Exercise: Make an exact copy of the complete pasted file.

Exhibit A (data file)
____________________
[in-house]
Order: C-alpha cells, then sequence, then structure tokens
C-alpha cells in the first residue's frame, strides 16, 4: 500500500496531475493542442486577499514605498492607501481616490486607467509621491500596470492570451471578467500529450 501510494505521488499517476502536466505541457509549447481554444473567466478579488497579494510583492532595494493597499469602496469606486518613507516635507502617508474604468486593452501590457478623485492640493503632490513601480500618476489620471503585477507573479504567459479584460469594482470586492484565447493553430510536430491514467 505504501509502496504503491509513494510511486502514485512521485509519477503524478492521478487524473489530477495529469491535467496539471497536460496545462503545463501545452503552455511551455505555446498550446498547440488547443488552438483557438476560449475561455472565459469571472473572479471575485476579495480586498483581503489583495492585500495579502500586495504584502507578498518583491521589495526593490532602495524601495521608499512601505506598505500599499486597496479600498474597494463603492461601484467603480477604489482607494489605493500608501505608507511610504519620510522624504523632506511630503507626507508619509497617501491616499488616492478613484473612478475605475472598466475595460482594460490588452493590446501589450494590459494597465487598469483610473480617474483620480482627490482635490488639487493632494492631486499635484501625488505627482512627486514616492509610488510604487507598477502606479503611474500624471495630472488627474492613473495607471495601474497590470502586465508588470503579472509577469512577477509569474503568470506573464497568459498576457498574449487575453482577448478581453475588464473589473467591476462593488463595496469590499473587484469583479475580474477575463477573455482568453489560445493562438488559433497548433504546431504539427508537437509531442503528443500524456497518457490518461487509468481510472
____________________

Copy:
[in-house]
Order: C-alpha cells, then sequence, then structure tokens
C-alpha cells in the first residue's frame, strides 16, 4: 500500500496531475493542442486577499514605498492607501481616490486607467509621491500596470492570451471578467500529450 501510494505521488499517476502536466505541457509549447481554444473567466478579488497579494510583492532595494493597499469602496469606486518613507516635507502617508474604468486593452501590457478623485492640493503632490513601480500618476489620471503585477507573479504567459479584460469594482470586492484565447493553430510536430491514467 505504501509502496504503491509513494510511486502514485512521485509519477503524478492521478487524473489530477495529469491535467496539471497536460496545462503545463501545452503552455511551455505555446498550446498547440488547443488552438483557438476560449475561455472565459469571472473572479471575485476579495480586498483581503489583495492585500495579502500586495504584502507578498518583491521589495526593490532602495524601495521608499512601505506598505500599499486597496479600498474597494463603492461601484467603480477604489482607494489605493500608501505608507511610504519620510522624504523632506511630503507626507508619509497617501491616499488616492478613484473612478475605475472598466475595460482594460490588452493590446501589450494590459494597465487598469483610473480617474483620480482627490482635490488639487493632494492631486499635484501625488505627482512627486514616492509610488510604487507598477502606479503611474500624471495630472488627474492613473495607471495601474497590470502586465508588470503579472509577469512577477509569474503568470506573464497568459498576457498574449487575453482577448478581453475588464473589473467591476462593488463595496469590499473587484469583479475580474477575463477573455482568453489560445493562438488559433497548433504546431504539427508537437509531442503528443500524456497518457490518461487509468481510472